Swansea - Vetch Fields
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Swansea - Vetch Fields : Image credit Wiki Commons The Vetch Field was where a local Swansea farmer used to grow the vegetable vetch as cattle feed. The Vetch Field was used for galas, fetes and circuses. On Whit Monday 1884 Fletcher's Grand Fete and Gala was held at the Vetch Field and included a half mile bicycle race. The gala included a balloon ascent and a fireworks display. Fletcher, or "Cheap Jack" as he was known, provided a great variety of entertainment, as well as sports, at his meetings and at the 1885 August Bank Holiday gala, there were 10,000 spectators. After 1887, Fletcher's meetings stopped and the Vetch Field was not used for bicycle races until 1891.

The Cambrian of April 8th 1891 reported that the Vetch Field, extending to 7 or 8 acres had been sold "The Vetch Field has been lying idle for many years...will be levelled and turfed and the work has begun. Two racing rings will be made, the outer one a turf ring for trotting. ..the inner one a cinder track for bicycle and foot races." There would also be a 1,000 seater grandstand and embankments added for spectators. The new ground would be called the Swansea Central Athletics Ground. The first race meeting was planned on Whit Monday 1891 with a meeting every month on Mabon's Day, the first Monday of each month.

The Cambrian of May 22nd 1891 carried a report of the opening meeting of the new Central Athletic Ground Sports at the Vetch "A fine new cinder track, some four laps to the mile has been completed." There were three bicycle races; a novice's race and one mile and five miles races which were both won by Arthur Linton (Bordeaux-Paris winner in 1896). There were several other bicycle events in 1891, with the Linton brothers Arthur and Tom, from nearby Aberdare, appearing regularly.

Bicycle races continued at the ground but by 1895, the track must have deteriorated and Swansea cyclists were avoiding riding on it. The South Wales Daily Post of 24th June 1895 commented "It seems that the track at the Central Athletic Grounds has been renovated a little lately and that it is now rapidly approaching something like rideable condition."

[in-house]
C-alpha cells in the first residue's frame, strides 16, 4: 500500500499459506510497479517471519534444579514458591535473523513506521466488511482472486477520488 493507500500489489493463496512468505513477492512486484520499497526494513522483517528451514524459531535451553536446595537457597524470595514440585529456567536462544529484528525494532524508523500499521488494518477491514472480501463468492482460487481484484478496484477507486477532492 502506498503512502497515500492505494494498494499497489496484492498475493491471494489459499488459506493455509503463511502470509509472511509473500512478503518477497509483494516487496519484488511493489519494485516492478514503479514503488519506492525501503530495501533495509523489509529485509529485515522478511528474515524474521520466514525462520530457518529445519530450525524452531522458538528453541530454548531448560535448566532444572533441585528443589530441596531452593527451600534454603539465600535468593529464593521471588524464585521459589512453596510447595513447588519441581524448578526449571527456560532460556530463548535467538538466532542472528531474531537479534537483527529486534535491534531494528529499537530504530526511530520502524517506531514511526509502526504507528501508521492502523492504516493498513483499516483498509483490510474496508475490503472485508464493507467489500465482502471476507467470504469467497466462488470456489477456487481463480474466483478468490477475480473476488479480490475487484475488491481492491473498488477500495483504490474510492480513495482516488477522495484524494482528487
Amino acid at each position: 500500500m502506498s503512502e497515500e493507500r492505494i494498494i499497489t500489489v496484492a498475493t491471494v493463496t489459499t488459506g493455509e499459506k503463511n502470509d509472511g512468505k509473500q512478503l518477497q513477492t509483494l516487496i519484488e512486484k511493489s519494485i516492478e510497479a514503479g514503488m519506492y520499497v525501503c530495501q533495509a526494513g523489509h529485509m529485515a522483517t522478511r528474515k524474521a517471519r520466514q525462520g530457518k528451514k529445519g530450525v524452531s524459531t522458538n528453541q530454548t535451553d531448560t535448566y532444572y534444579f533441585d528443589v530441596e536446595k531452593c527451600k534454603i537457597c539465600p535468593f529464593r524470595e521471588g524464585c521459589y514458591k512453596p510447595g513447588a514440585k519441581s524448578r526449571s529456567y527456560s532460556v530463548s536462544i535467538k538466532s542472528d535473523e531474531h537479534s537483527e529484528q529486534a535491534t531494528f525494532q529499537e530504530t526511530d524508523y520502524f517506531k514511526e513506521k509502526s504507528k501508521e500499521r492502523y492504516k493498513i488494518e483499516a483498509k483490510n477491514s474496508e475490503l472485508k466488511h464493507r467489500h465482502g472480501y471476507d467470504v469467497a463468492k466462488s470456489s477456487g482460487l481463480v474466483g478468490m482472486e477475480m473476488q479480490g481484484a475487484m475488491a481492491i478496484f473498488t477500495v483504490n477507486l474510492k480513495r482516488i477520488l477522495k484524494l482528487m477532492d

The track seems to have been re-laid in 1898 and was inspected by the NCU. They reported that "the track was considerably improved since Whitsuntide and in places it is firm and good but high up it is loose ash and needs binding. It requires sifted gravel mixed with it before rolling. He has also recommended a slight alteration at the second corner." Events on the Vetch were held after this, including the Speedwell BC races.

Race meetings at the Vetch were variously described as being at the ‘Jubilee Athletics Ground', ‘Swansea City ground' or ‘the Vetch'. The Easter Monday 1899 meeting at the Swansea City ground included three bicycle races over 1, 2 and 25 miles, there was also a 50 miles race promoted by Swansea Speedwell BC. There was a crash in this event which prompted press comments that the track was not fit for championship races. In spite of this, 1899 was quite a busy year at the Vetch with several bicycle race meetings. This did however prove to be the last year that bicycle races were held on the Vetch.

In 1901 the Vetch track was described as ‘indifferent' and the track was said to be ‘in the hands of the builder'. It was however left fairly derelict for the next decade, only being used for travelling shows and circuses. In 1912 the Swansea Gas Light Co., who owned the Vetch, disposed of the field and it became the home of Swansea City FC.

Swansea City stayed at the Vetch until they moved to the Liberty Stadium in 2005. The Vetch had been used for international football, rugby and music concerts. The ground closed in 2005 and the football ground was demolished. The site was unused for some years before part of the field was developed for social housing.

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Photos : Wiki Commons